SSE Activity

Citations:

1) Uchida, Naoki & Iinuma, Takeshi & Nadeau, Robert & Burgmann, Roland & Hino, Ryota. (2016). Periodic slow slip triggers megathrust zone earthquakes in northeastern Japan. Science. 351. 488-492. 10.1126/science.aad3108.

2) Radiguet, Mathilde & Perfettini, Hugo & Cotte, Nathalie & Gualandi, Adriano & B, Valette & Kostoglodov, Vladimir & T, Lhomme & A, Walpersdorf & Cabral-Cano, Enrique & M., Campillo. (2016). Triggering of the 2014 Mw7.3 Papanoa earthquake by a slow slip event in Guerrero, Mexico. Nature Geoscience. 9. 10.1038/NGEO2817.

3) Oregon State University https://today.oregonstate.edu/news/%E2%80%98silent-slip%E2%80%99-along-fault-line-serves-prelude-big-earthquakes-research-suggests

4) Bruhat L., and P. Segall (2016), Coupling on the northern Cascadia subduction zone from geodetic measurements and physics-based models, J. Geophys. Res. Solid Earth, 121, doi:10.1002/2016JB013267.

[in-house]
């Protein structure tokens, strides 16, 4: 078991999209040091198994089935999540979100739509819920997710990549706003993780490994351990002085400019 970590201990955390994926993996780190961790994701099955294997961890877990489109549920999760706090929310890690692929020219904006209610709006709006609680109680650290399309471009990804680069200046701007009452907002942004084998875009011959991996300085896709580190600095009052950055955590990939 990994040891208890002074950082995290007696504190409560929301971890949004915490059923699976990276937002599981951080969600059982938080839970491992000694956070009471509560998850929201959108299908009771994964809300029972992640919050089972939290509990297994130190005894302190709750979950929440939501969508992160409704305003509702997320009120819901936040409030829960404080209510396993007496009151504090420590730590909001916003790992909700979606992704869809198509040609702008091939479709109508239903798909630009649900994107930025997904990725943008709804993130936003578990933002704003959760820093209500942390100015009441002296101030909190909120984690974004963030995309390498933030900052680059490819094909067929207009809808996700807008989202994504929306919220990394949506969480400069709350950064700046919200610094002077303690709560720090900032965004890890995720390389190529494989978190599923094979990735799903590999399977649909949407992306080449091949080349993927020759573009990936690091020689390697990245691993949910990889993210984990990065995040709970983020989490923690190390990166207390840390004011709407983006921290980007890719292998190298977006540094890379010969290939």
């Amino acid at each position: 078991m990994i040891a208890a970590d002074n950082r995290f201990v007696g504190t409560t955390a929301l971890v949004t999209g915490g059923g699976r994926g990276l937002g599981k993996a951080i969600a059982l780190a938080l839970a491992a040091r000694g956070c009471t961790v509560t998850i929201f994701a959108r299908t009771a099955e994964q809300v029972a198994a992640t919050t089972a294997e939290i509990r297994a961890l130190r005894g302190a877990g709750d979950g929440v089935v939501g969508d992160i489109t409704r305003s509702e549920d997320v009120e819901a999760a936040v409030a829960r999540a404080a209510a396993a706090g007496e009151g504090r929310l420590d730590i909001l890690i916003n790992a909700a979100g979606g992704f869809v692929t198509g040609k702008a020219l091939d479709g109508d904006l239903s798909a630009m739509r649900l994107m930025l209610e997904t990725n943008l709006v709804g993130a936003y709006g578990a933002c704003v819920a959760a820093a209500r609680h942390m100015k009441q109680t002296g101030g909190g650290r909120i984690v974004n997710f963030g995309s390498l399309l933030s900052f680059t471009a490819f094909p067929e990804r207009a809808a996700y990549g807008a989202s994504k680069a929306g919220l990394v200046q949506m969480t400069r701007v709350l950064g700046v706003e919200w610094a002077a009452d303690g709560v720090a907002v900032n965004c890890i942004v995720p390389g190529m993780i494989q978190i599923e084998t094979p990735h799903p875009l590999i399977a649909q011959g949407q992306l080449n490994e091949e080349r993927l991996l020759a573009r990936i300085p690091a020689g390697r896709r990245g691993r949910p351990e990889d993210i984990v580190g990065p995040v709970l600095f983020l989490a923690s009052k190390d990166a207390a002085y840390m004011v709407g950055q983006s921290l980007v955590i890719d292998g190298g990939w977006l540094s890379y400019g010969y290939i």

5) Luo, Y., & Liu, Z. (2019). Slow‐slip recurrent pattern changes: Perturbation responding and possible scenarios of precursor toward a megathrust earthquake. Geochemistry, Geophysics, Geosystems, 20, 852–871.

6) Michael R. Brudzinski, Richard M. Allen; Segmentation in episodic tremor and slip all along Cascadia. Geology ; 35 (10): 907–910. doi: https://doi.org/10.1130/G23740A.1

7) Bartlow, Noel (2020), Faults slip slowly in Cascadia. Temblor, http://doi.org/10.32858/temblor.077

Future slips in this region are naturally being monitored by the Pacific Northwest Seismic Network. Should the slips continue to come early, the conversations will continue & I will do my best to update this page accordingly! Any concerns or comments, email me @ bridget.shannon.good@gmail.com